Thoughts on data science, statistics and machine learning.

Rabies, Laziness & Privilege

It was the night of the recent 5-state assembly elections. One of my company’s clients is a major news channel, and I was at the studio late into the night, until the election commission announced that they had cancelled their press conference which was supposed to make an announcement about the final vote counts in Madhya Pradesh. A colleague offered to drop me home, and I got off at the gate of my colony, not wanting to subject my colleague to navigating the labyrinth that is any gated colony in South Delhi.

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Weighted Loss Functions for Instance Segmentation

This post is a follow up to my talk, Practical Image Classification & Object Detection at PyData Delhi 2018. You can watch the talk here: and see the slides here. I spoke at length about the different kinds of problems in computer vision and how they are interpreted in deep learning architectures. I spent a fair bit of time on instance and semantic segmentation (for an introduction to these problems, watch Justin Johnson‘s lecture from the Stanford CS231 course here).

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Playing With the Konmari Method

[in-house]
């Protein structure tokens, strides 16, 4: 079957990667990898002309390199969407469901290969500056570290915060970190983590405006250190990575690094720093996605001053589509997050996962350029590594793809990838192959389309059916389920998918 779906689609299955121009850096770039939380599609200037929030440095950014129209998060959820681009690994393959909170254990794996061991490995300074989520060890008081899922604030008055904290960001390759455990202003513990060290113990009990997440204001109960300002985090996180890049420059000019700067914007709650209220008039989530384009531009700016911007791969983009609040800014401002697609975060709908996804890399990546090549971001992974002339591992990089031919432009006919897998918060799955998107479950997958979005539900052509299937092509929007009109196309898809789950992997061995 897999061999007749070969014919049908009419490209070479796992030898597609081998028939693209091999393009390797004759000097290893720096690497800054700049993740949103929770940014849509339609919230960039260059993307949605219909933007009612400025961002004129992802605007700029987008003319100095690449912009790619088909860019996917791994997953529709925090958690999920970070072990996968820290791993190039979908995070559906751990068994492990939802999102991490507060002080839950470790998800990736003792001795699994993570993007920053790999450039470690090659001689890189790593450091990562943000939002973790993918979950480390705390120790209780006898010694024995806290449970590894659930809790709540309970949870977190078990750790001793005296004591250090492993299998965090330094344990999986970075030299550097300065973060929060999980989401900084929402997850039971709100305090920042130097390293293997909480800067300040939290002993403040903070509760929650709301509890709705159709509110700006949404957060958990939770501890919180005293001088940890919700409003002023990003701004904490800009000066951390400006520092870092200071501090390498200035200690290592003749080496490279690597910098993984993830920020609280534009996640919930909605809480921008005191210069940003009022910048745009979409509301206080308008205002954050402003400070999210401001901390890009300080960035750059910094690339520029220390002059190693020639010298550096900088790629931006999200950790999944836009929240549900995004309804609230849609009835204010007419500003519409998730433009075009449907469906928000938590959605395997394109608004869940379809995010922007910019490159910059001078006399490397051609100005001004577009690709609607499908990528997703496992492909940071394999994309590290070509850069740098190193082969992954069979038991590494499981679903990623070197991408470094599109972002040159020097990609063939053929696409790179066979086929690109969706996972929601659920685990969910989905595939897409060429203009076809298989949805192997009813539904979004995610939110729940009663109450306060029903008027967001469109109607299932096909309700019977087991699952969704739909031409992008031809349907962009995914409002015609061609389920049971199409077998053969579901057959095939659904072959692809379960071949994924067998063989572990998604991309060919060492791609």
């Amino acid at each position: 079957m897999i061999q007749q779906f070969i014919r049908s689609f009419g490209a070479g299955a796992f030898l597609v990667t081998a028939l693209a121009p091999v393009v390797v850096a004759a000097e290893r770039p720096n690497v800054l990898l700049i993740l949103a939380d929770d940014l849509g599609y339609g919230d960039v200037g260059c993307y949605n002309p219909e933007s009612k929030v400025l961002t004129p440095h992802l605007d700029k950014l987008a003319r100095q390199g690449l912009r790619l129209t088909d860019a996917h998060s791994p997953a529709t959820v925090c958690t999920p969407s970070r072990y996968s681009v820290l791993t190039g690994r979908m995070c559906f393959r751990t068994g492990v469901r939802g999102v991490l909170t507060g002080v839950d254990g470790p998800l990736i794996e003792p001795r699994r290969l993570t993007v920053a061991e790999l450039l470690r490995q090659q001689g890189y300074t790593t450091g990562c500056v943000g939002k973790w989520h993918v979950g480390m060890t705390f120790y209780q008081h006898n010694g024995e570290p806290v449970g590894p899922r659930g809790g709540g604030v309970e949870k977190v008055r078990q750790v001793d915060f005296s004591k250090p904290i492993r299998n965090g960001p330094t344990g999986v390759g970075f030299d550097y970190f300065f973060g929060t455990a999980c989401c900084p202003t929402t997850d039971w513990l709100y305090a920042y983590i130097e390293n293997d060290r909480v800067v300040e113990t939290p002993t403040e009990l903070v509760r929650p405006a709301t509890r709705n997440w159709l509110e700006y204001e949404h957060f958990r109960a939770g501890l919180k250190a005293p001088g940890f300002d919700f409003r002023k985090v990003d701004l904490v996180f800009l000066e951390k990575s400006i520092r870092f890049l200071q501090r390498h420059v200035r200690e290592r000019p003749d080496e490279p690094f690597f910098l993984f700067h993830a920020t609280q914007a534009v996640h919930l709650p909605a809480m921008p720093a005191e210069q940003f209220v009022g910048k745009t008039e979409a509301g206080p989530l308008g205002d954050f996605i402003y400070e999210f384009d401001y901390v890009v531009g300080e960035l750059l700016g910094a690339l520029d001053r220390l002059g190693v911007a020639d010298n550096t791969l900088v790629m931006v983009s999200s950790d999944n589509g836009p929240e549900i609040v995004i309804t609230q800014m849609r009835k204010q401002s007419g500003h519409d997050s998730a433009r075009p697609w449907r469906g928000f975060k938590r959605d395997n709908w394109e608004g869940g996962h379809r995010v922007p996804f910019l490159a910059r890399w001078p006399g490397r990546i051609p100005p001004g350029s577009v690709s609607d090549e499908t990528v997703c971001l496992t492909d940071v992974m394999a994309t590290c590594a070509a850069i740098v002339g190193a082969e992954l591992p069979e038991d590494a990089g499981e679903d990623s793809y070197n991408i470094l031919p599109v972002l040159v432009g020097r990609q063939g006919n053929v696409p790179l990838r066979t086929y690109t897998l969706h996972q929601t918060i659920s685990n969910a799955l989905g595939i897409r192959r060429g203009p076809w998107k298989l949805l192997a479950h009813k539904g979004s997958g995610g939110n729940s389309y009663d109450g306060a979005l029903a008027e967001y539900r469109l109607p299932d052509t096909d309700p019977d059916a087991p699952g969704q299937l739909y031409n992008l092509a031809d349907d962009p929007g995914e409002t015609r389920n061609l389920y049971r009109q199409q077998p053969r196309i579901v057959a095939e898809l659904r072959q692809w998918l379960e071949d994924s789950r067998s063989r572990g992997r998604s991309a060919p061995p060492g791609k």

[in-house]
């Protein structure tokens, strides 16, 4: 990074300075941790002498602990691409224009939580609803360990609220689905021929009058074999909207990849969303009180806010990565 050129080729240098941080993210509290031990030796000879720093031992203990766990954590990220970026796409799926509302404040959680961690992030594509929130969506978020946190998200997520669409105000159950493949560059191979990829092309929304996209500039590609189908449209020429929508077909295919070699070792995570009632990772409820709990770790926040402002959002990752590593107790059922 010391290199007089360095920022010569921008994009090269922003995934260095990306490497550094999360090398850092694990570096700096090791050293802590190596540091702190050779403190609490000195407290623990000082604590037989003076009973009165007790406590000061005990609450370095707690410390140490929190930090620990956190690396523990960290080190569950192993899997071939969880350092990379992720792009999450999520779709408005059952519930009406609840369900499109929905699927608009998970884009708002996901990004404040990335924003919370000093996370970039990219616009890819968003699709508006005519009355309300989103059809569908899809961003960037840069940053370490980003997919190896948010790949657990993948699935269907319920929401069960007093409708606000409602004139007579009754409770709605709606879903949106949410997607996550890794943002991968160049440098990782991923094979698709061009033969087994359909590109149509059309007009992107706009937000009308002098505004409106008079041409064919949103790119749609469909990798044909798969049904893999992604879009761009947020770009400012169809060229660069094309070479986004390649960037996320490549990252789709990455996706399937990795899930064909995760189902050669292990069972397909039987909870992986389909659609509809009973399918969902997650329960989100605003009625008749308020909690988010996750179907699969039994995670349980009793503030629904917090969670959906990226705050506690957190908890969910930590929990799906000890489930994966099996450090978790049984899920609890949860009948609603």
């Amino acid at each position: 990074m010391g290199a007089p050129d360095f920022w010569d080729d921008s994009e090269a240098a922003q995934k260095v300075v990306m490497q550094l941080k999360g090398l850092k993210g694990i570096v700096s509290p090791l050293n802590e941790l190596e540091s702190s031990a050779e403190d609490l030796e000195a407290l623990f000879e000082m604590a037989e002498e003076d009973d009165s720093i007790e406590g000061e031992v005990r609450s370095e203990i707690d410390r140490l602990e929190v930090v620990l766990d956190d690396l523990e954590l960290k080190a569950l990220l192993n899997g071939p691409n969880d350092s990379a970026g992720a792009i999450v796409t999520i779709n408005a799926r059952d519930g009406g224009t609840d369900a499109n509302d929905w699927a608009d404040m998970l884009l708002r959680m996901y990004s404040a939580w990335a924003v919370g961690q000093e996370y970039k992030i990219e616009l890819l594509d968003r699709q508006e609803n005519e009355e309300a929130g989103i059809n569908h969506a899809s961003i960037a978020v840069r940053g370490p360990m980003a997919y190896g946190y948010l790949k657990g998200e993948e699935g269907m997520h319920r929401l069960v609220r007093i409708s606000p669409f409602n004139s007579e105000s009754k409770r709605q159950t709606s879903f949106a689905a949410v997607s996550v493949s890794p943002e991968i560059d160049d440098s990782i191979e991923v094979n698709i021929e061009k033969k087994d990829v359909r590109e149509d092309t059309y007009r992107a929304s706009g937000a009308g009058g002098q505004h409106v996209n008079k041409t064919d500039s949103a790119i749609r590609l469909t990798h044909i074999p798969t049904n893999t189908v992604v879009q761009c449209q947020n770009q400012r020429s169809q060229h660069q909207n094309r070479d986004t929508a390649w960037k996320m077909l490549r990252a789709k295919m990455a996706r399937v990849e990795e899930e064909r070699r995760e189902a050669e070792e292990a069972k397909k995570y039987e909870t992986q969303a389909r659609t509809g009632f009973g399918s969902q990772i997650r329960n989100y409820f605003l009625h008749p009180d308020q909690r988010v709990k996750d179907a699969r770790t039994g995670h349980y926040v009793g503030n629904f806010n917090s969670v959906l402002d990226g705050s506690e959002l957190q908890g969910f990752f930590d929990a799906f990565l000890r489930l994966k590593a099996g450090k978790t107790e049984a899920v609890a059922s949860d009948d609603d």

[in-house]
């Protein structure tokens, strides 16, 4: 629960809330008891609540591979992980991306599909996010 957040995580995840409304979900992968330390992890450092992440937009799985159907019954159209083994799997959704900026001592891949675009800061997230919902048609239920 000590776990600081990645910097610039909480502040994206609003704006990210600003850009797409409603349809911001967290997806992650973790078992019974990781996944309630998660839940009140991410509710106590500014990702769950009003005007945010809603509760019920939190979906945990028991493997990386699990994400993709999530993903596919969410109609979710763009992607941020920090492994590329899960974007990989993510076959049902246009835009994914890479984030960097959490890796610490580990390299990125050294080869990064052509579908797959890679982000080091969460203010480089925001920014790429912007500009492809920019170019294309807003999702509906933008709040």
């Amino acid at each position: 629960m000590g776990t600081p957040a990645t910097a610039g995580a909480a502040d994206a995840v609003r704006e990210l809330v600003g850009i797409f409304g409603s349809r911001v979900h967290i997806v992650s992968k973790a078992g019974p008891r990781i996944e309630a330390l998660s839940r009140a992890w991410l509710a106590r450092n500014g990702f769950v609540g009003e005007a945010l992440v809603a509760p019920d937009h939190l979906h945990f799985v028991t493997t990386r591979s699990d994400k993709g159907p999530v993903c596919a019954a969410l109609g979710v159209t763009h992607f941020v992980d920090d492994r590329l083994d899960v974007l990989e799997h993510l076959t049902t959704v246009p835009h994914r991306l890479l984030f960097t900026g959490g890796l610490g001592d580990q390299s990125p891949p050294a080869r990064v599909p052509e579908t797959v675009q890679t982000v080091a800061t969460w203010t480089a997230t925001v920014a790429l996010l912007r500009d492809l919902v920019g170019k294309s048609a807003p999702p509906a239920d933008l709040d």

I heard about the bestseller The Life-Changing Magic of Tidying Up at a SciPy talk about deculttering your data science project. The speakers admitted they hadn’t read it - they were simply trying to point out that tidying up your space and tidying up your software project are both similar. I’ve been married and living with my wife for about a year now. After we moved into “our own home” last year, we have both undergone major role reversals when it comes to tidying up.

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On the Linearity of Bayesian Classifiers

In his book, Neural Networks - A Comprehensive Foundation, Simon Haykin has an entire section (3.10) dedicated to how perceptrons and Bayesian classifiers are closely related when operating in a Gaussian environment. However, it is not until the end of the section that Haykin mentions that the relation is only limited to linearity. What is interesting about this is that a Perceptron can produce the same classification “model” as a Bayesian classifier, provided that the underlying data is drawn from a Gaussian distribution.

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